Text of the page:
A new look at the interactions between marine mammals and fisheries
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A new look at the interactions between marine mammals and fisheries (or did we we mess up the North Atlantic, and now blame them for what we did?). Daniel Pauly Fisheries Centre University of British Columbia Vancouver, Canada. United Nations University Fisheries Training Programme

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A new look at the interactions between marine mammals and fisheries

(or did we we mess up the North Atlantic, and now blame them for what we did?)

Daniel Pauly

Fisheries Centre

University of British Columbia

Vancouver, Canada

United Nations University Fisheries Training Programme

Institute of Marine Research, Reykjavik, Iceland, December 18, 2002


For example, virtually all species at or neat the top of North Atlantic food webs have been depleted by excess fishing, as illustrated here by trends in biomass (blue) and fishing mortality (red) from single-species assessments.

Trends from R.M. Myers’

online database

http://www.mscs.dal.ca/~myers/welcome.html


Iceland is no exception as illustrated here by the trend in cod biomass

Iceland is no exception, as illustrated here by the trend in cod biomass…

Figure courtesy of Hreidar Thor Valtysson, University of Akureyri


To generalize these results, we defined small spatial cells, which can be mixed and matched as needed. We chose ½ lat./long cells (of which there are about 260,000 in the world ocean, and 20,000 in the North Atlantic).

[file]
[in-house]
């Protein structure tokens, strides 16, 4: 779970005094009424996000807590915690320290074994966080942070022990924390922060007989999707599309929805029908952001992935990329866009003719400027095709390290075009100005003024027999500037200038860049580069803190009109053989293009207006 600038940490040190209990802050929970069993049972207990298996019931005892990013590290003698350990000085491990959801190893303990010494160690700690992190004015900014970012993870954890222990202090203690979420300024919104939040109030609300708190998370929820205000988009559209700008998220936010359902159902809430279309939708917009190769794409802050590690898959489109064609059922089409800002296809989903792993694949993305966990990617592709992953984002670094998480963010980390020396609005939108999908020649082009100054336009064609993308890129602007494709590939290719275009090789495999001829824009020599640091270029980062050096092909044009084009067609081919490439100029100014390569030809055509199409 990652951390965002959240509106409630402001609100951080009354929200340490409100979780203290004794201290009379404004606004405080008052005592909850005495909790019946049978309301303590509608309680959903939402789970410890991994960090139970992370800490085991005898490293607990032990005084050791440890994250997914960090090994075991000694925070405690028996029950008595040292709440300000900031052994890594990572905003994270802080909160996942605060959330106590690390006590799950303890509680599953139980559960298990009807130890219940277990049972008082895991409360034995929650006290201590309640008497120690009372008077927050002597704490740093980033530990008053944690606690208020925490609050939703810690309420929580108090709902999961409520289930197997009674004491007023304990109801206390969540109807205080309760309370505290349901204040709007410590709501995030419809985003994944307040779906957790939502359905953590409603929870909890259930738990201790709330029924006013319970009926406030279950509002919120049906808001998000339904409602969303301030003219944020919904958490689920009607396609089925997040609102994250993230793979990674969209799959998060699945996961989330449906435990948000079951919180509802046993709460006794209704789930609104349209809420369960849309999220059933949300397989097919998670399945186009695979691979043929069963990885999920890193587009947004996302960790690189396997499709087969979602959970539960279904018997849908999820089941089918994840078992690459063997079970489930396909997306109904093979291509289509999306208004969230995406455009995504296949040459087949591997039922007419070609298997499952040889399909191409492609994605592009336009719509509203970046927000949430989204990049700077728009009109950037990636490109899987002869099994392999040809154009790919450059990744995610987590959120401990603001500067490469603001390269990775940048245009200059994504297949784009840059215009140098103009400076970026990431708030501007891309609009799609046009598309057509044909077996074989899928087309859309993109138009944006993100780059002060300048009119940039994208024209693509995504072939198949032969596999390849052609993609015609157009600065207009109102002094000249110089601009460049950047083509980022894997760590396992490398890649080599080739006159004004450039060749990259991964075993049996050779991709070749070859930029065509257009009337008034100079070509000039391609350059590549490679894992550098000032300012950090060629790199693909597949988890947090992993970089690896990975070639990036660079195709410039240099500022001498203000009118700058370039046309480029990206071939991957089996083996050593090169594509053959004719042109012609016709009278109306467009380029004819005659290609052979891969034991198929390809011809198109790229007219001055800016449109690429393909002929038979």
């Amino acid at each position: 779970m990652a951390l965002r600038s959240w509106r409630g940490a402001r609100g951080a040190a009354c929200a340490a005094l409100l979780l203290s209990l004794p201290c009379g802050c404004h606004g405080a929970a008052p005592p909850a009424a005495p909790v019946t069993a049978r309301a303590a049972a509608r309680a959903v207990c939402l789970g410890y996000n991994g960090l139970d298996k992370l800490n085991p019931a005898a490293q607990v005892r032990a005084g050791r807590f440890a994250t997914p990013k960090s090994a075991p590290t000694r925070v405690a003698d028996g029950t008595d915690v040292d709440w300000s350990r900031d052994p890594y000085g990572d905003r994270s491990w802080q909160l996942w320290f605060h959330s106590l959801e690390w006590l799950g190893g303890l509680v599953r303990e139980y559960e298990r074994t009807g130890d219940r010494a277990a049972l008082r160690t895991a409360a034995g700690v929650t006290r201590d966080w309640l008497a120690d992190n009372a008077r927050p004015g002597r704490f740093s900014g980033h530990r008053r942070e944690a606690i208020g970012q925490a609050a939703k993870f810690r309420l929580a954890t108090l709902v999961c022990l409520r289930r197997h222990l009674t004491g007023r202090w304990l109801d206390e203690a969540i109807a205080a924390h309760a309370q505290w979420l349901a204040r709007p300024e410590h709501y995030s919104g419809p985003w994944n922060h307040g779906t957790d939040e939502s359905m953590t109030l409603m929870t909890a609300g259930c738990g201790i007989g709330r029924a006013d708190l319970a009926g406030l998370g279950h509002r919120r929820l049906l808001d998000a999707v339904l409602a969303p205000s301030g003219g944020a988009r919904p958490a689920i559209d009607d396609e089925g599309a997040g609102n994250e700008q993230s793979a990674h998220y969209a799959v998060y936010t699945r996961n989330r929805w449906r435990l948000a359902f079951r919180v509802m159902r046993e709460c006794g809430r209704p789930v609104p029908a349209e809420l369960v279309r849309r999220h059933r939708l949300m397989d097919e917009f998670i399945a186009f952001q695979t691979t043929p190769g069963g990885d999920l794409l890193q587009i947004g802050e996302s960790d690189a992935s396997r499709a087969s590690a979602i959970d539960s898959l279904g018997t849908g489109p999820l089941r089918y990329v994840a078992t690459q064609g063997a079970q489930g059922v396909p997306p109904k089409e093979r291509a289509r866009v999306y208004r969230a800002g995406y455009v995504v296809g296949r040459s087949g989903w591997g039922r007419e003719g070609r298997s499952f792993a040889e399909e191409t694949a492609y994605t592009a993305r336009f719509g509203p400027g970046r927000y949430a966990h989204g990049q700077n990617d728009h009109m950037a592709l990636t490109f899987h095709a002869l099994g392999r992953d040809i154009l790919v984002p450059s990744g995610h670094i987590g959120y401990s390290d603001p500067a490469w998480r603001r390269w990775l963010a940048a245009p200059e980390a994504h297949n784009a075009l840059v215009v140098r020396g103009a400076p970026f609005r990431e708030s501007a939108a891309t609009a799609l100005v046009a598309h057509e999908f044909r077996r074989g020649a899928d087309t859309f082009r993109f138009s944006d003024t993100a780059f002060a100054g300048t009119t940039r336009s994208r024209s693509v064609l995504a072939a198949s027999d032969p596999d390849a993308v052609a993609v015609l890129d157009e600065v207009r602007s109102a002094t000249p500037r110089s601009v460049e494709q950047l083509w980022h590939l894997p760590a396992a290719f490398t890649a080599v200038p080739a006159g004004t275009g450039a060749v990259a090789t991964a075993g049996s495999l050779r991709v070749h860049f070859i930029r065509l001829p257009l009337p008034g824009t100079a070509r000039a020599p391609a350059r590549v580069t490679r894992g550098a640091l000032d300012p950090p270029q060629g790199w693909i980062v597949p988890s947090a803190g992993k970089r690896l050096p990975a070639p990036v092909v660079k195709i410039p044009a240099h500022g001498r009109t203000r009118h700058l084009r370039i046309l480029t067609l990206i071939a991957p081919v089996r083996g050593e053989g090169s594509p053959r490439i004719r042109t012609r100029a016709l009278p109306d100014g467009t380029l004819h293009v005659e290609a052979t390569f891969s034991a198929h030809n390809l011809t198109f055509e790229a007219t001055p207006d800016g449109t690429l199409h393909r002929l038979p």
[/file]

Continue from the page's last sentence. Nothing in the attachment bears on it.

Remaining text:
Then we used a ruled-based algorithm… which can be mixed and matched as needed. We chose ½ lat./long cells (of which there are about 260,000 in the world ocean, and 20,000 in the North Atlantic).

Taxon (what)

Country (who)

FAO Area (where)

Taxon distribution

database

Fishing access

database

Spatial reference

database

This routine now assigns over 99 % of FAO global marine catches to ½ degree spatial cells, and we are still improving the underlying databases …

Common spatial

cells?

NO

Improve databases

YES

Assign catch rate to common cells


Here is an example of a map thus generated using catch data from 1900 and about…

(t/km2year-1)

(t/km2year-1

Catch of table fish in 1900

(fishes with trophic level > 3.75)

(map by R. Watson, SAUP)


Which can be compared with data from 100 years later… from 1900 and about…

Catch of table fish in 1999

(R. Watson, SAUP)


That we can see little difference is not surprising, given the evolution of catches in the North Atlantic…


Now to the ecological processes underlying all of this. As we know, fisheries exploit resources embedded within food webs…

wherein each organism has its own trophic level …


Marine we know, fisheries exploit resources embedded within food webs…

Freshwater

Thus, we can estimate (from catch data and the trophic level of all species caught) the mean trophic level of global fisheries landings. This is declining…

Pauly et al. Science March 1998


This process, wherein fisheries catches are increasingly based on organisms low in the food web, now known as ‘fishing down marine food webs,’ is particularly strong in the North Atlantic…

Northwest Atlantic

Northeast Atlantic

Pauly et al. Science (1998); CJFAS (2000); etc…


This can be verified for Iceland, thanks to an excellent catch database assembled by Hreidar Valtysson, of Akureyri University…

Available from the author, or online at www.saup.fisheries.ubc.ca)


This process is very strong in icelandic waters

This process is very strong in Icelandic waters... catch database assembled by Hreidar Valtysson, of Akureyri University…